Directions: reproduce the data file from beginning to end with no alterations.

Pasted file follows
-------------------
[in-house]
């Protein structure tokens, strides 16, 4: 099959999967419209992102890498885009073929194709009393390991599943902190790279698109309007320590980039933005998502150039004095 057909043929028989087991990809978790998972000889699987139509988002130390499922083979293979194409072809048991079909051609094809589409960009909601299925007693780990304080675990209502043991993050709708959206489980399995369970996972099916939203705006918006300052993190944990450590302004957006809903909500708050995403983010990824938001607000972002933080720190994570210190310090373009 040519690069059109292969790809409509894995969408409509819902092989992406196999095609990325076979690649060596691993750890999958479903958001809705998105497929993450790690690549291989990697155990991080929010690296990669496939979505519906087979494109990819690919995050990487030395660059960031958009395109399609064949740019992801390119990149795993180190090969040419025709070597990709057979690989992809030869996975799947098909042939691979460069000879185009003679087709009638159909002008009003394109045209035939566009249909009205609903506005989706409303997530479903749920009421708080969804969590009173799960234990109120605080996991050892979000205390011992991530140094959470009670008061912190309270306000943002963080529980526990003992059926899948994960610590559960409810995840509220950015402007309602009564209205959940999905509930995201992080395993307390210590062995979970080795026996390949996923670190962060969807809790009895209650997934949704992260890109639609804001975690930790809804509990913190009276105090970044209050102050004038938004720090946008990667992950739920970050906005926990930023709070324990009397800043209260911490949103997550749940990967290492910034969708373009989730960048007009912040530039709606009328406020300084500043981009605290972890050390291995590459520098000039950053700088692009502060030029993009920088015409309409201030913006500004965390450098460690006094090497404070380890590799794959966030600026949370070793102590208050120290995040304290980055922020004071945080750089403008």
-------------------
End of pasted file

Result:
[in-house]
């Protein structure tokens, strides 16, 4: 099959999967419209992102890498885009073929194709009393390991599943902190790279698109309007320590980039933005998502150039004095 057909043929028989087991990809978790998972000889699987139509988002130390499922083979293979194409072809048991079909051609094809589409960009909601299925007693780990304080675990209502043991993050709708959206489980399995369970996972099916939203705006918006300052993190944990450590302004957006809903909500708050995403983010990824938001607000972002933080720190994570210190310090373009 040519690069059109292969790809409509894995969408409509819902092989992406196999095609990325076979690649060596691993750890999958479903958001809705998105497929993450790690690549291989990697155990991080929010690296990669496939979505519906087979494109990819690919995050990487030395660059960031958009395109399609064949740019992801390119990149795993180190090969040419025709070597990709057979690989992809030869996975799947098909042939691979460069000879185009003679087709009638159909002008009003394109045209035939566009249909009205609903506005989706409303997530479903749920009421708080969804969590009173799960234990109120605080996991050892979000205390011992991530140094959470009670008061912190309270306000943002963080529980526990003992059926899948994960610590559960409810995840509220950015402007309602009564209205959940999905509930995201992080395993307390210590062995979970080795026996390949996923670190962060969807809790009895209650997934949704992260890109639609804001975690930790809804509990913190009276105090970044209050102050004038938004720090946008990667992950739920970050906005926990930023709070324990009397800043209260911490949103997550749940990967290492910034969708373009989730960048007009912040530039709606009328406020300084500043981009605290972890050390291995590459520098000039950053700088692009502060030029993009920088015409309409201030913006500004965390450098460690006094090497404070380890590799794959966030600026949370070793102590208050120290995040304290980055922020004071945080750089403008």